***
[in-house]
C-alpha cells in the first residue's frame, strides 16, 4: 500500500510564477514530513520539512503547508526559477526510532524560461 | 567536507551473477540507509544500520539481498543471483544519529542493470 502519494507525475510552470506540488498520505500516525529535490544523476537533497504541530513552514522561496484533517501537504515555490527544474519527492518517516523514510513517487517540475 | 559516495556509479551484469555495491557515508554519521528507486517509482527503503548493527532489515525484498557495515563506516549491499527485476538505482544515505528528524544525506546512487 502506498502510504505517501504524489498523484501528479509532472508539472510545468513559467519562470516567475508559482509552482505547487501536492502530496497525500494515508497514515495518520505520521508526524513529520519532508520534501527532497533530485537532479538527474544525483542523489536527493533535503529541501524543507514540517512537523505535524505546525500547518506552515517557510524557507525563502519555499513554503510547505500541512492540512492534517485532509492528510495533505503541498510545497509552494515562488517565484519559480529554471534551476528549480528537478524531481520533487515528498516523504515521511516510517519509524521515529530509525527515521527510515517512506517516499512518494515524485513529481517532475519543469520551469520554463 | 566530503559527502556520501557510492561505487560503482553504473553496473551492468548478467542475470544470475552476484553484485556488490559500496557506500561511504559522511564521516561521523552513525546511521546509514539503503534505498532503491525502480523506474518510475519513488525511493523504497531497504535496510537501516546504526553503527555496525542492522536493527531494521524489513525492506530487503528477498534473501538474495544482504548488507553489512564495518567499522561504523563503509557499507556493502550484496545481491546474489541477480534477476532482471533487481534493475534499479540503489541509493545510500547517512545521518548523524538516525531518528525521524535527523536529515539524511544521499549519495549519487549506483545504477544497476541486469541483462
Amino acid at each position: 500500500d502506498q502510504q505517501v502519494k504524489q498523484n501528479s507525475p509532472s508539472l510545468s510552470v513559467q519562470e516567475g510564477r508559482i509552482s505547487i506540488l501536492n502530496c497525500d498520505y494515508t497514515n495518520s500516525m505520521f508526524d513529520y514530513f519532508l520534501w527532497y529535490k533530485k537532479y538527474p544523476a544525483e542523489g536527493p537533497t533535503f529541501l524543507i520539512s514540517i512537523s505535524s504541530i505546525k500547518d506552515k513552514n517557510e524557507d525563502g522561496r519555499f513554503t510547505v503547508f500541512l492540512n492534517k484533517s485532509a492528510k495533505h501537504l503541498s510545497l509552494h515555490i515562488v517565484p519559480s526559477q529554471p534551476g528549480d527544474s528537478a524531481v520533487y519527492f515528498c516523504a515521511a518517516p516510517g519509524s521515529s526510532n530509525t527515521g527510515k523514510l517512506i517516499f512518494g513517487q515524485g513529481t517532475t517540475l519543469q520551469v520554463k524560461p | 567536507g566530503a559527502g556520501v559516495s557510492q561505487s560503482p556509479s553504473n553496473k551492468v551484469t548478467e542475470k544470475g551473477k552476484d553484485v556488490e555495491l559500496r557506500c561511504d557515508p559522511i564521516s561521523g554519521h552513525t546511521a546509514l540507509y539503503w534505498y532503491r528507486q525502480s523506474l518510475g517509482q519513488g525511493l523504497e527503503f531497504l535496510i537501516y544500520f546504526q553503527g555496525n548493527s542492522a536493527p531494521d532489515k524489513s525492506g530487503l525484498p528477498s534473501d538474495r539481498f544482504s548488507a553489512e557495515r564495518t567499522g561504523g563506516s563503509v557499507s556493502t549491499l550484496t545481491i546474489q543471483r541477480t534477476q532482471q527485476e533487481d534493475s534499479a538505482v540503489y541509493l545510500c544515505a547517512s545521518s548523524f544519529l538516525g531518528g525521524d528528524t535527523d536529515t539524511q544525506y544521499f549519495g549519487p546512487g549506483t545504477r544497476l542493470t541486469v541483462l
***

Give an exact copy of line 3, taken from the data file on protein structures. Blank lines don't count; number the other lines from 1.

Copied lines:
Amino acid at each position: 500500500d502506498q502510504q505517501v502519494k504524489q498523484n501528479s507525475p509532472s508539472l510545468s510552470v513559467q519562470e516567475g510564477r508559482i509552482s505547487i506540488l501536492n502530496c497525500d498520505y494515508t497514515n495518520s500516525m505520521f508526524d513529520y514530513f519532508l520534501w527532497y529535490k533530485k537532479y538527474p544523476a544525483e542523489g536527493p537533497t533535503f529541501l524543507i520539512s514540517i512537523s505535524s504541530i505546525k500547518d506552515k513552514n517557510e524557507d525563502g522561496r519555499f513554503t510547505v503547508f500541512l492540512n492534517k484533517s485532509a492528510k495533505h501537504l503541498s510545497l509552494h515555490i515562488v517565484p519559480s526559477q529554471p534551476g528549480d527544474s528537478a524531481v520533487y519527492f515528498c516523504a515521511a518517516p516510517g519509524s521515529s526510532n530509525t527515521g527510515k523514510l517512506i517516499f512518494g513517487q515524485g513529481t517532475t517540475l519543469q520551469v520554463k524560461p | 567536507g566530503a559527502g556520501v559516495s557510492q561505487s560503482p556509479s553504473n553496473k551492468v551484469t548478467e542475470k544470475g551473477k552476484d553484485v556488490e555495491l559500496r557506500c561511504d557515508p559522511i564521516s561521523g554519521h552513525t546511521a546509514l540507509y539503503w534505498y532503491r528507486q525502480s523506474l518510475g517509482q519513488g525511493l523504497e527503503f531497504l535496510i537501516y544500520f546504526q553503527g555496525n548493527s542492522a536493527p531494521d532489515k524489513s525492506g530487503l525484498p528477498s534473501d538474495r539481498f544482504s548488507a553489512e557495515r564495518t567499522g561504523g563506516s563503509v557499507s556493502t549491499l550484496t545481491i546474489q543471483r541477480t534477476q532482471q527485476e533487481d534493475s534499479a538505482v540503489y541509493l545510500c544515505a547517512s545521518s548523524f544519529l538516525g531518528g525521524d528528524t535527523d536529515t539524511q544525506y544521499f549519495g549519487p546512487g549506483t545504477r544497476l542493470t541486469v541483462l